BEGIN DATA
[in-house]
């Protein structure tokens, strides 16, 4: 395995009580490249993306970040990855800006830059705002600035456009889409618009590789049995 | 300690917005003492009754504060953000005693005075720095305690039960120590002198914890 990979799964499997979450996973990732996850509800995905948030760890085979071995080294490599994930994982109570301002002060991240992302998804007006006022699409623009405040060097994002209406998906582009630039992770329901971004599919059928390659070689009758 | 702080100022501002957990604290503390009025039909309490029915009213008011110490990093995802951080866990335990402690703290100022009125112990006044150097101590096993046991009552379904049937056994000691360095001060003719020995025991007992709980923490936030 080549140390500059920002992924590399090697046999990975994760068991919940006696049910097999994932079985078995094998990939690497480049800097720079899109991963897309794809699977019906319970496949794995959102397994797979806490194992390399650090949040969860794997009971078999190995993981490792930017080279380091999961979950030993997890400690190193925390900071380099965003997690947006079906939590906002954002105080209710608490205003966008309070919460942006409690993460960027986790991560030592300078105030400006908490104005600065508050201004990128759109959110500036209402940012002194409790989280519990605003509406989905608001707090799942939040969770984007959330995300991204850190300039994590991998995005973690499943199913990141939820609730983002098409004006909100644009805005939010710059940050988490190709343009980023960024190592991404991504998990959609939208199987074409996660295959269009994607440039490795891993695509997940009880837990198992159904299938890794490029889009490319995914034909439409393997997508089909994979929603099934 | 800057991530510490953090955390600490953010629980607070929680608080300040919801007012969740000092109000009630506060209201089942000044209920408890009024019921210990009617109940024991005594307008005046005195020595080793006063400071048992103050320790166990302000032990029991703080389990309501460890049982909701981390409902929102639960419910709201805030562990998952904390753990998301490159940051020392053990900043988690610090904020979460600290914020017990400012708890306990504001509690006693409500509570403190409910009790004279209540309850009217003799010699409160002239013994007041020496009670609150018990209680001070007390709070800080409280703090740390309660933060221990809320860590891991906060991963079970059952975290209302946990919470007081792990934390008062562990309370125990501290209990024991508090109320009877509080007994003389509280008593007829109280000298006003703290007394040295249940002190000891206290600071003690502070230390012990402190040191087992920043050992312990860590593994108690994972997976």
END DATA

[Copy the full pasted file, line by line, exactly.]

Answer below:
[in-house]
């Protein structure tokens, strides 16, 4: 395995009580490249993306970040990855800006830059705002600035456009889409618009590789049995 | 300690917005003492009754504060953000005693005075720095305690039960120590002198914890 990979799964499997979450996973990732996850509800995905948030760890085979071995080294490599994930994982109570301002002060991240992302998804007006006022699409623009405040060097994002209406998906582009630039992770329901971004599919059928390659070689009758 | 702080100022501002957990604290503390009025039909309490029915009213008011110490990093995802951080866990335990402690703290100022009125112990006044150097101590096993046991009552379904049937056994000691360095001060003719020995025991007992709980923490936030 080549140390500059920002992924590399090697046999990975994760068991919940006696049910097999994932079985078995094998990939690497480049800097720079899109991963897309794809699977019906319970496949794995959102397994797979806490194992390399650090949040969860794997009971078999190995993981490792930017080279380091999961979950030993997890400690190193925390900071380099965003997690947006079906939590906002954002105080209710608490205003966008309070919460942006409690993460960027986790991560030592300078105030400006908490104005600065508050201004990128759109959110500036209402940012002194409790989280519990605003509406989905608001707090799942939040969770984007959330995300991204850190300039994590991998995005973690499943199913990141939820609730983002098409004006909100644009805005939010710059940050988490190709343009980023960024190592991404991504998990959609939208199987074409996660295959269009994607440039490795891993695509997940009880837990198992159904299938890794490029889009490319995914034909439409393997997508089909994979929603099934 | 800057991530510490953090955390600490953010629980607070929680608080300040919801007012969740000092109000009630506060209201089942000044209920408890009024019921210990009617109940024991005594307008005046005195020595080793006063400071048992103050320790166990302000032990029991703080389990309501460890049982909701981390409902929102639960419910709201805030562990998952904390753990998301490159940051020392053990900043988690610090904020979460600290914020017990400012708890306990504001509690006693409500509570403190409910009790004279209540309850009217003799010699409160002239013994007041020496009670609150018990209680001070007390709070800080409280703090740390309660933060221990809320860590891991906060991963079970059952975290209302946990919470007081792990934390008062562990309370125990501290209990024991508090109320009877509080007994003389509280008593007829109280000298006003703290007394040295249940002190000891206290600071003690502070230390012990402190040191087992920043050992312990860590593994108690994972997976």